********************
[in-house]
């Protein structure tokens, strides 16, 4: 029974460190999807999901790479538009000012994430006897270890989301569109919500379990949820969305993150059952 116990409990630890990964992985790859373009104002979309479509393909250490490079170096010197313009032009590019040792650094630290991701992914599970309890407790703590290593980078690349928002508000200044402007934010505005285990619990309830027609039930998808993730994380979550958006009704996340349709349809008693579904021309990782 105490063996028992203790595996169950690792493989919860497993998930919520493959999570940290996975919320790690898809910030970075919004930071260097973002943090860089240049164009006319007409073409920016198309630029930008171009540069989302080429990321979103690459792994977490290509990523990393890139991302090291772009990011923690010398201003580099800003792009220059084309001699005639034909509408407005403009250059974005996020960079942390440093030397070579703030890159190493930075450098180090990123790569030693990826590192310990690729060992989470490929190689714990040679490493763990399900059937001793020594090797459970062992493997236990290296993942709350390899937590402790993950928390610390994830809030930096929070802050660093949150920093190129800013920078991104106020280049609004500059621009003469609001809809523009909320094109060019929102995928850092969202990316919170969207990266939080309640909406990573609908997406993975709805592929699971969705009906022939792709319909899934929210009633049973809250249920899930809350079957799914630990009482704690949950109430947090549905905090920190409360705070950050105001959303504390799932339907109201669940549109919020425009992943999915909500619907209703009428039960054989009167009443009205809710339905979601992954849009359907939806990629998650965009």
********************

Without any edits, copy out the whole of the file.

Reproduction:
[in-house]
């Protein structure tokens, strides 16, 4: 029974460190999807999901790479538009000012994430006897270890989301569109919500379990949820969305993150059952 116990409990630890990964992985790859373009104002979309479509393909250490490079170096010197313009032009590019040792650094630290991701992914599970309890407790703590290593980078690349928002508000200044402007934010505005285990619990309830027609039930998808993730994380979550958006009704996340349709349809008693579904021309990782 105490063996028992203790595996169950690792493989919860497993998930919520493959999570940290996975919320790690898809910030970075919004930071260097973002943090860089240049164009006319007409073409920016198309630029930008171009540069989302080429990321979103690459792994977490290509990523990393890139991302090291772009990011923690010398201003580099800003792009220059084309001699005639034909509408407005403009250059974005996020960079942390440093030397070579703030890159190493930075450098180090990123790569030693990826590192310990690729060992989470490929190689714990040679490493763990399900059937001793020594090797459970062992493997236990290296993942709350390899937590402790993950928390610390994830809030930096929070802050660093949150920093190129800013920078991104106020280049609004500059621009003469609001809809523009909320094109060019929102995928850092969202990316919170969207990266939080309640909406990573609908997406993975709805592929699971969705009906022939792709319909899934929210009633049973809250249920899930809350079957799914630990009482704690949950109430947090549905905090920190409360705070950050105001959303504390799932339907109201669940549109919020425009992943999915909500619907209703009428039960054989009167009443009205809710339905979601992954849009359907939806990629998650965009």